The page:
3) Since I have first-hand experience of the housing crisis in Ireland, I wanted to ask you: was it difficult to find a house?
It was the first big challenge of the Erasmus experience. As I said, I arrived in Ireland on 10th August and I focused on looking for a house, hoping to be settled by the 1st September, that is before the beginning of lectures. At first, I went to an office that specifically dealt with helping Erasmus students to find accommodation. They offered me a room in a house where a family lived, but to be honest I preferred living with other students. In the end, I found a shared house where I stayed only one month, because I didn’t get on well with my housemates. Moreover, it was very far away from university and I couldn’t be bothered to cycle in the rain every day. Luckily, at an Erasmus party I met Alba, a Spanish girl who I became friends with, and she invited me to move into her house since there was a spare room. So yes, looking for accommodation was a bumpy ride, but with a bit of luck it all went well in the end.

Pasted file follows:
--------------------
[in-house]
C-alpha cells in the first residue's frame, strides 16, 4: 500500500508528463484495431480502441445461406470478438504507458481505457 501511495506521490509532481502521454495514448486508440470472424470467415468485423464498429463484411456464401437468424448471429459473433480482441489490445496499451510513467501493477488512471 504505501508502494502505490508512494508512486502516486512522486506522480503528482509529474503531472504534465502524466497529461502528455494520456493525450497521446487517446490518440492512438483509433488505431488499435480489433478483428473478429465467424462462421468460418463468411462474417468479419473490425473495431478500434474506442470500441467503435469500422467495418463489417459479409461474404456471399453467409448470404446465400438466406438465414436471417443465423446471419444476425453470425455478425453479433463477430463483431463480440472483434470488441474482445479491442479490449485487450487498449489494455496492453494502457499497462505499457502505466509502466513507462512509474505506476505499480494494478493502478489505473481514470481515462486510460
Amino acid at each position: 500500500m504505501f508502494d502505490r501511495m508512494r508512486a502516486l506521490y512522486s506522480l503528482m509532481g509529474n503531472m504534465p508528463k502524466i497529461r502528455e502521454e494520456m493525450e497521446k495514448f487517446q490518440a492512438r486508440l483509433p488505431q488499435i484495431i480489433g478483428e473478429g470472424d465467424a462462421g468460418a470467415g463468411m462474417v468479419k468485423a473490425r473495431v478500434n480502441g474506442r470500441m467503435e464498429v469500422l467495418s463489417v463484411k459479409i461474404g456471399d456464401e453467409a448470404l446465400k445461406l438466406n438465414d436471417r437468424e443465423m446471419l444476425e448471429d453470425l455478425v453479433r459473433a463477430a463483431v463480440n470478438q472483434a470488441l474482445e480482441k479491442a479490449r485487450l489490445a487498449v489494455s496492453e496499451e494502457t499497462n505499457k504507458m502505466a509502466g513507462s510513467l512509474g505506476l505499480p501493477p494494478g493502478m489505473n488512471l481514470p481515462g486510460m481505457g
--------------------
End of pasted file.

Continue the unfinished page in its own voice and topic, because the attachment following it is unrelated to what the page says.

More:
4) What was the biggest cultural shock?
I was certainly shocked by how much young people drink, including girls. The drinking culture is very different from Italy. Generally, in Italy we drink for the pleasure of drinking, for tasting a good wine or a beer, while in Ireland most people have fun by getting drunk. While I drank one or two beers, the average between Irish pubgoers was about ten pints of Guinness. I think Irish and Italians have fun in different ways. I understand that the weather plays a huge part in shaping people’s habits, because in Ireland the weather is very rainy and cold, so everyone goes to the pub. After all, Irish pubs are amazing: there is always a festive atmosphere, live music… it’s easy to go with the flow and have a tipple.